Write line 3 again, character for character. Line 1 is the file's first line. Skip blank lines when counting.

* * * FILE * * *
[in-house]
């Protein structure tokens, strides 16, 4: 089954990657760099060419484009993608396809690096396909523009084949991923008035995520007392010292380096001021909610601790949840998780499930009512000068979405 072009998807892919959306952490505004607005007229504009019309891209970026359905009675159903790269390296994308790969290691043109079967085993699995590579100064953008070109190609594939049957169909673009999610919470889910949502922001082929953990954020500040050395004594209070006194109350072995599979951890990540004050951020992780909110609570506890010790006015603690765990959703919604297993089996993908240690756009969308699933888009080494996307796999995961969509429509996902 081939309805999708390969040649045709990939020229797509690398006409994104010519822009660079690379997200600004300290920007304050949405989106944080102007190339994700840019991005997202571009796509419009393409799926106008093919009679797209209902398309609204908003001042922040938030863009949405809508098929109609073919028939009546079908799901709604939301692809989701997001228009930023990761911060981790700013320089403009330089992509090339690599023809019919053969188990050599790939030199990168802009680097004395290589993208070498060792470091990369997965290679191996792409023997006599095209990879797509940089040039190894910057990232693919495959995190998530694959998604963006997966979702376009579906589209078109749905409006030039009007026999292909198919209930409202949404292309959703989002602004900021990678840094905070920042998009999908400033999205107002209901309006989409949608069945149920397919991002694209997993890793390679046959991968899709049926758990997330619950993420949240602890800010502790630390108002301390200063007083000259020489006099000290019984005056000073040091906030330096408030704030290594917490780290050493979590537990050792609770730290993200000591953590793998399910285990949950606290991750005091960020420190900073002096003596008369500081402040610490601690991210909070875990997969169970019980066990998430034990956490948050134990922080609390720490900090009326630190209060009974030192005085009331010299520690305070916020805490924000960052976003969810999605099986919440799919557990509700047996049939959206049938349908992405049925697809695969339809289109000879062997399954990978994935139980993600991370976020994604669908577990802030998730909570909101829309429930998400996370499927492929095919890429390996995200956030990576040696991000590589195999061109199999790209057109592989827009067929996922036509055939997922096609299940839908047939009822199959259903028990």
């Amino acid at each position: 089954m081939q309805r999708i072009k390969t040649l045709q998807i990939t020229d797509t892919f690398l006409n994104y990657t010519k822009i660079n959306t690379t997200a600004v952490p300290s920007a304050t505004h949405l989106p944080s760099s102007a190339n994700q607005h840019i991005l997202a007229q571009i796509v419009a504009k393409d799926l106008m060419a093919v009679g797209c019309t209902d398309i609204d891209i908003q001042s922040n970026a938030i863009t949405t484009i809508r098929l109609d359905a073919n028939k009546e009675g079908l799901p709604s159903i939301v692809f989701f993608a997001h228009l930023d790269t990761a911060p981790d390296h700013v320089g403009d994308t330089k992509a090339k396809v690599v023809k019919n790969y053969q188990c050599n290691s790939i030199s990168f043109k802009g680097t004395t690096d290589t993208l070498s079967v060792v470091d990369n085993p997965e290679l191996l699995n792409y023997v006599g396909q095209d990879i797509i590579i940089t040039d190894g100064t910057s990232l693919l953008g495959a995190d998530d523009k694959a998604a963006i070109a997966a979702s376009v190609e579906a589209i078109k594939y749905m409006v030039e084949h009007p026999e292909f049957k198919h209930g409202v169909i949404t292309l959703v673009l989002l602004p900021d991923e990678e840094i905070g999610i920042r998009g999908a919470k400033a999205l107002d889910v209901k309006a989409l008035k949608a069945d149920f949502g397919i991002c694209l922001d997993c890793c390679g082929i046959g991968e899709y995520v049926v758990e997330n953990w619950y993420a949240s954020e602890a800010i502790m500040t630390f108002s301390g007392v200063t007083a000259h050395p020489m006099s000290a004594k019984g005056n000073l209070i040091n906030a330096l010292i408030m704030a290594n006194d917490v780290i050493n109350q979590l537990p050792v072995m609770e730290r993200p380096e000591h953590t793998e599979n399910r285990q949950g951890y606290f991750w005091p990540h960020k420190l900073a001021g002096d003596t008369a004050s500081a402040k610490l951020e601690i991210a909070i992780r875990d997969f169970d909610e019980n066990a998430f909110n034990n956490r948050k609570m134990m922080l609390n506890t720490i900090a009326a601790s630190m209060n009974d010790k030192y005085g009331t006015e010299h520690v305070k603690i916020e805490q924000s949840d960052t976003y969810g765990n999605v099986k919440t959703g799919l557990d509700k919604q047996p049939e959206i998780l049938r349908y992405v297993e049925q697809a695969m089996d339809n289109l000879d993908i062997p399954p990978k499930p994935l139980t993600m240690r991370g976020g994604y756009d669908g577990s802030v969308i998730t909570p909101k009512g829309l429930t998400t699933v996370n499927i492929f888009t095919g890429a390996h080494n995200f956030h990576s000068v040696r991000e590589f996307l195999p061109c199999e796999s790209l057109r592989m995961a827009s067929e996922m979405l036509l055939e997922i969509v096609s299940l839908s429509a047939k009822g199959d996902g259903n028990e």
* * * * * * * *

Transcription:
């Amino acid at each position: 089954m081939q309805r999708i072009k390969t040649l045709q998807i990939t020229d797509t892919f690398l006409n994104y990657t010519k822009i660079n959306t690379t997200a600004v952490p300290s920007a304050t505004h949405l989106p944080s760099s102007a190339n994700q607005h840019i991005l997202a007229q571009i796509v419009a504009k393409d799926l106008m060419a093919v009679g797209c019309t209902d398309i609204d891209i908003q001042s922040n970026a938030i863009t949405t484009i809508r098929l109609d359905a073919n028939k009546e009675g079908l799901p709604s159903i939301v692809f989701f993608a997001h228009l930023d790269t990761a911060p981790d390296h700013v320089g403009d994308t330089k992509a090339k396809v690599v023809k019919n790969y053969q188990c050599n290691s790939i030199s990168f043109k802009g680097t004395t690096d290589t993208l070498s079967v060792v470091d990369n085993p997965e290679l191996l699995n792409y023997v006599g396909q095209d990879i797509i590579i940089t040039d190894g100064t910057s990232l693919l953008g495959a995190d998530d523009k694959a998604a963006i070109a997966a979702s376009v190609e579906a589209i078109k594939y749905m409006v030039e084949h009007p026999e292909f049957k198919h209930g409202v169909i949404t292309l959703v673009l989002l602004p900021d991923e990678e840094i905070g999610i920042r998009g999908a919470k400033a999205l107002d889910v209901k309006a989409l008035k949608a069945d149920f949502g397919i991002c694209l922001d997993c890793c390679g082929i046959g991968e899709y995520v049926v758990e997330n953990w619950y993420a949240s954020e602890a800010i502790m500040t630390f108002s301390g007392v200063t007083a000259h050395p020489m006099s000290a004594k019984g005056n000073l209070i040091n906030a330096l010292i408030m704030a290594n006194d917490v780290i050493n109350q979590l537990p050792v072995m609770e730290r993200p380096e000591h953590t793998e599979n399910r285990q949950g951890y606290f991750w005091p990540h960020k420190l900073a001021g002096d003596t008369a004050s500081a402040k610490l951020e601690i991210a909070i992780r875990d997969f169970d909610e019980n066990a998430f909110n034990n956490r948050k609570m134990m922080l609390n506890t720490i900090a009326a601790s630190m209060n009974d010790k030192y005085g009331t006015e010299h520690v305070k603690i916020e805490q924000s949840d960052t976003y969810g765990n999605v099986k919440t959703g799919l557990d509700k919604q047996p049939e959206i998780l049938r349908y992405v297993e049925q697809a695969m089996d339809n289109l000879d993908i062997p399954p990978k499930p994935l139980t993600m240690r991370g976020g994604y756009d669908g577990s802030v969308i998730t909570p909101k009512g829309l429930t998400t699933v996370n499927i492929f888009t095919g890429a390996h080494n995200f956030h990576s000068v040696r991000e590589f996307l195999p061109c199999e796999s790209l057109r592989m995961a827009s067929e996922m979405l036509l055939e997922i969509v096609s299940l839908s429509a047939k009822g199959d996902g259903n028990e």